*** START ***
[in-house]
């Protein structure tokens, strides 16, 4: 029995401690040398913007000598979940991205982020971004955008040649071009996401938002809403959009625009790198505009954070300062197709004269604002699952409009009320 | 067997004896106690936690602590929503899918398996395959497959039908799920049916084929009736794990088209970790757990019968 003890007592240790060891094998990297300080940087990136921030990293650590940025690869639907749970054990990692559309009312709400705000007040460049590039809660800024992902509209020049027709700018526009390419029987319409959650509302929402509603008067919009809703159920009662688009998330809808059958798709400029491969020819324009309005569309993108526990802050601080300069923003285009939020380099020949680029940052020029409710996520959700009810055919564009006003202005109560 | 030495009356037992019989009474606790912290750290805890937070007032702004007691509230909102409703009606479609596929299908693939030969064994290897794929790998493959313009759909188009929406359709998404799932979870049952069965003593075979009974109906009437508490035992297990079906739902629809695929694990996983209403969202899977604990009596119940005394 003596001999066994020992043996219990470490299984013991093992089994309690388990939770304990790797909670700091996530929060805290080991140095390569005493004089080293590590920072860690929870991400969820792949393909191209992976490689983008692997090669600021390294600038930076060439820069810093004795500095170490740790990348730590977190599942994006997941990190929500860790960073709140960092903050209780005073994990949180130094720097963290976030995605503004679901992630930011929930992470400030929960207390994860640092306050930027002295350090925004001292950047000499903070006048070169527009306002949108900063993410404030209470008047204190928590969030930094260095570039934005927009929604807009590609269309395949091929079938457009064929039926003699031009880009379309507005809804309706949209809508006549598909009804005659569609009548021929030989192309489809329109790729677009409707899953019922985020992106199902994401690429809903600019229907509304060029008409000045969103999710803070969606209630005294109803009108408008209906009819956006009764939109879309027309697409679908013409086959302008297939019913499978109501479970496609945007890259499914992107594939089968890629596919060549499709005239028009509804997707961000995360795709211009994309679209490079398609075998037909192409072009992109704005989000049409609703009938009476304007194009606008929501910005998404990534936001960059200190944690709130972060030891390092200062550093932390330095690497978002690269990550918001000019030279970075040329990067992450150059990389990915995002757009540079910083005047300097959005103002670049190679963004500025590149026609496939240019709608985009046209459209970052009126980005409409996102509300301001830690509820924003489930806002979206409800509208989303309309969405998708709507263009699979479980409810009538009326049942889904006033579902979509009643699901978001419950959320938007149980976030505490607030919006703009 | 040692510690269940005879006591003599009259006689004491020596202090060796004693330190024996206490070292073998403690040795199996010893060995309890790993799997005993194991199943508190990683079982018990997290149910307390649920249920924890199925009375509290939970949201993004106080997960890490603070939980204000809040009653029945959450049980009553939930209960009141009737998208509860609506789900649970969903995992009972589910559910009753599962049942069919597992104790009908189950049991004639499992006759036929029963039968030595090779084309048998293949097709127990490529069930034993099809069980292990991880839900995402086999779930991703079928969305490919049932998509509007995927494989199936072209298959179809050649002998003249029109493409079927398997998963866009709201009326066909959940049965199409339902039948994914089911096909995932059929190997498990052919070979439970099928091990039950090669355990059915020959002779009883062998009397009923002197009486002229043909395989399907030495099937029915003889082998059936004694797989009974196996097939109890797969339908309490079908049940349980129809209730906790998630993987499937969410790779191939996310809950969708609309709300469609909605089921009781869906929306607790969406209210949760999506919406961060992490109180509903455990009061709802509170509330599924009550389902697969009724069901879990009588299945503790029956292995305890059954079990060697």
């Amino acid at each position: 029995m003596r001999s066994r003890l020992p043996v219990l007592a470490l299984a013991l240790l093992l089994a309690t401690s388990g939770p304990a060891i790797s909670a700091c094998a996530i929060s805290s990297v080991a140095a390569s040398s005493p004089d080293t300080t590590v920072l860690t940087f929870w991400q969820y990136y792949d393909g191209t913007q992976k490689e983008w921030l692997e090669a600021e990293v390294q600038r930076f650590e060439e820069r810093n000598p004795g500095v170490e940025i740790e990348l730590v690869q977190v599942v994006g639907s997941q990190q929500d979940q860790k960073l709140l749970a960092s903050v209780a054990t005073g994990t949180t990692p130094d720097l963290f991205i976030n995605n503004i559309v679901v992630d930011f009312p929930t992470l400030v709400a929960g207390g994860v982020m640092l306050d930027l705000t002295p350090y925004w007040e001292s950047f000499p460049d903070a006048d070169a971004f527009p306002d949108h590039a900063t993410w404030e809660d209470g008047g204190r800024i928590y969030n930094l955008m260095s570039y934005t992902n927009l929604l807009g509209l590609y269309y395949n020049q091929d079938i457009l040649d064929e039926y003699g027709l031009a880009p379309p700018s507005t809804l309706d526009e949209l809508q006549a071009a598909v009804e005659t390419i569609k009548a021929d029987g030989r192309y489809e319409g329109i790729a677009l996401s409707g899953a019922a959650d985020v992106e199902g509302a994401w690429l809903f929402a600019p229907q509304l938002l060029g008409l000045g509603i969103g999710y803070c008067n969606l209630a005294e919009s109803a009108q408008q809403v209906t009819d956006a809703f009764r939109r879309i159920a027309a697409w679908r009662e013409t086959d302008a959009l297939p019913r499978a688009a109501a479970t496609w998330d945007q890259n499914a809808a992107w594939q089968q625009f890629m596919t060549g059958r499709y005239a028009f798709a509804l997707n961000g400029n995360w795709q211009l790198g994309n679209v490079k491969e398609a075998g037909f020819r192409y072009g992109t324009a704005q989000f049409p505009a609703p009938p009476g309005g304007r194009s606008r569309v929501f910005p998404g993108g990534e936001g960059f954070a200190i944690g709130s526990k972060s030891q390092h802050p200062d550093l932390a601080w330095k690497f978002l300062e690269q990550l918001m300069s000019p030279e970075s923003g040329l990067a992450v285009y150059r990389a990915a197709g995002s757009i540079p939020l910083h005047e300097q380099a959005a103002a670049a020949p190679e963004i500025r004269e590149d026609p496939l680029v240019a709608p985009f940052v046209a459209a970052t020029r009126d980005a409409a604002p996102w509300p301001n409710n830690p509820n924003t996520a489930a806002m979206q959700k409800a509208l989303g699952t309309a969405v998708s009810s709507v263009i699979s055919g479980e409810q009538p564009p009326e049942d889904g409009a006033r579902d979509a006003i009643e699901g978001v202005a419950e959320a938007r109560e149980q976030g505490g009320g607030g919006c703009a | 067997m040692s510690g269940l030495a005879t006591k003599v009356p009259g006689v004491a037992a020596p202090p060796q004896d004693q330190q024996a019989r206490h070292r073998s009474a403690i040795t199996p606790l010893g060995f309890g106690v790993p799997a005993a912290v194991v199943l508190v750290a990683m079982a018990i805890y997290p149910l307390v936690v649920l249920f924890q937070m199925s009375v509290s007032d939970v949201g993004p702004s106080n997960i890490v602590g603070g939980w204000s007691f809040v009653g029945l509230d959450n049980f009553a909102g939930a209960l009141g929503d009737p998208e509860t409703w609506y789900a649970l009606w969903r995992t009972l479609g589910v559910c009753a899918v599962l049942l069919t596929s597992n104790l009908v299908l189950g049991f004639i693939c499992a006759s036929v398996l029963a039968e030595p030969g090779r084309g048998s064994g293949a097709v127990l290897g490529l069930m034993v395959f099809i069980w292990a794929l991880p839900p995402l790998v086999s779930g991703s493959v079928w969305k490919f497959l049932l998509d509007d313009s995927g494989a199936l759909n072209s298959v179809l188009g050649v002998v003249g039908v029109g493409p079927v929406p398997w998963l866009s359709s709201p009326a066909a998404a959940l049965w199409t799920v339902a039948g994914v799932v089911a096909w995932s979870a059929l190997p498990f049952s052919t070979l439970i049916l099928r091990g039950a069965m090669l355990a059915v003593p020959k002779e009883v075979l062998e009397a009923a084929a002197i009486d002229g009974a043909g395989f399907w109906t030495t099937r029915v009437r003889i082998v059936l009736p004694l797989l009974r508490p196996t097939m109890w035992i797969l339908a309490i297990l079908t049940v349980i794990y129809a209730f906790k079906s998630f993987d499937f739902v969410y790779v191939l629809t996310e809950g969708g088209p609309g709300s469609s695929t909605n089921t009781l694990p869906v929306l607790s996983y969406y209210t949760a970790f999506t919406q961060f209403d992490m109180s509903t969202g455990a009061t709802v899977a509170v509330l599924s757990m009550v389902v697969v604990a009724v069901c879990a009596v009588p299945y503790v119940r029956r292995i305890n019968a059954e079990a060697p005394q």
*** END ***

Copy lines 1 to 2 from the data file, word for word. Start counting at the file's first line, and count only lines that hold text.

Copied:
[in-house]
């Protein structure tokens, strides 16, 4: 029995401690040398913007000598979940991205982020971004955008040649071009996401938002809403959009625009790198505009954070300062197709004269604002699952409009009320 | 067997004896106690936690602590929503899918398996395959497959039908799920049916084929009736794990088209970790757990019968 003890007592240790060891094998990297300080940087990136921030990293650590940025690869639907749970054990990692559309009312709400705000007040460049590039809660800024992902509209020049027709700018526009390419029987319409959650509302929402509603008067919009809703159920009662688009998330809808059958798709400029491969020819324009309005569309993108526990802050601080300069923003285009939020380099020949680029940052020029409710996520959700009810055919564009006003202005109560 | 030495009356037992019989009474606790912290750290805890937070007032702004007691509230909102409703009606479609596929299908693939030969064994290897794929790998493959313009759909188009929406359709998404799932979870049952069965003593075979009974109906009437508490035992297990079906739902629809695929694990996983209403969202899977604990009596119940005394 003596001999066994020992043996219990470490299984013991093992089994309690388990939770304990790797909670700091996530929060805290080991140095390569005493004089080293590590920072860690929870991400969820792949393909191209992976490689983008692997090669600021390294600038930076060439820069810093004795500095170490740790990348730590977190599942994006997941990190929500860790960073709140960092903050209780005073994990949180130094720097963290976030995605503004679901992630930011929930992470400030929960207390994860640092306050930027002295350090925004001292950047000499903070006048070169527009306002949108900063993410404030209470008047204190928590969030930094260095570039934005927009929604807009590609269309395949091929079938457009064929039926003699031009880009379309507005809804309706949209809508006549598909009804005659569609009548021929030989192309489809329109790729677009409707899953019922985020992106199902994401690429809903600019229907509304060029008409000045969103999710803070969606209630005294109803009108408008209906009819956006009764939109879309027309697409679908013409086959302008297939019913499978109501479970496609945007890259499914992107594939089968890629596919060549499709005239028009509804997707961000995360795709211009994309679209490079398609075998037909192409072009992109704005989000049409609703009938009476304007194009606008929501910005998404990534936001960059200190944690709130972060030891390092200062550093932390330095690497978002690269990550918001000019030279970075040329990067992450150059990389990915995002757009540079910083005047300097959005103002670049190679963004500025590149026609496939240019709608985009046209459209970052009126980005409409996102509300301001830690509820924003489930806002979206409800509208989303309309969405998708709507263009699979479980409810009538009326049942889904006033579902979509009643699901978001419950959320938007149980976030505490607030919006703009 | 040692510690269940005879006591003599009259006689004491020596202090060796004693330190024996206490070292073998403690040795199996010893060995309890790993799997005993194991199943508190990683079982018990997290149910307390649920249920924890199925009375509290939970949201993004106080997960890490603070939980204000809040009653029945959450049980009553939930209960009141009737998208509860609506789900649970969903995992009972589910559910009753599962049942069919597992104790009908189950049991004639499992006759036929029963039968030595090779084309048998293949097709127990490529069930034993099809069980292990991880839900995402086999779930991703079928969305490919049932998509509007995927494989199936072209298959179809050649002998003249029109493409079927398997998963866009709201009326066909959940049965199409339902039948994914089911096909995932059929190997498990052919070979439970099928091990039950090669355990059915020959002779009883062998009397009923002197009486002229043909395989399907030495099937029915003889082998059936004694797989009974196996097939109890797969339908309490079908049940349980129809209730906790998630993987499937969410790779191939996310809950969708609309709300469609909605089921009781869906929306607790969406209210949760999506919406961060992490109180509903455990009061709802509170509330599924009550389902697969009724069901879990009588299945503790029956292995305890059954079990060697």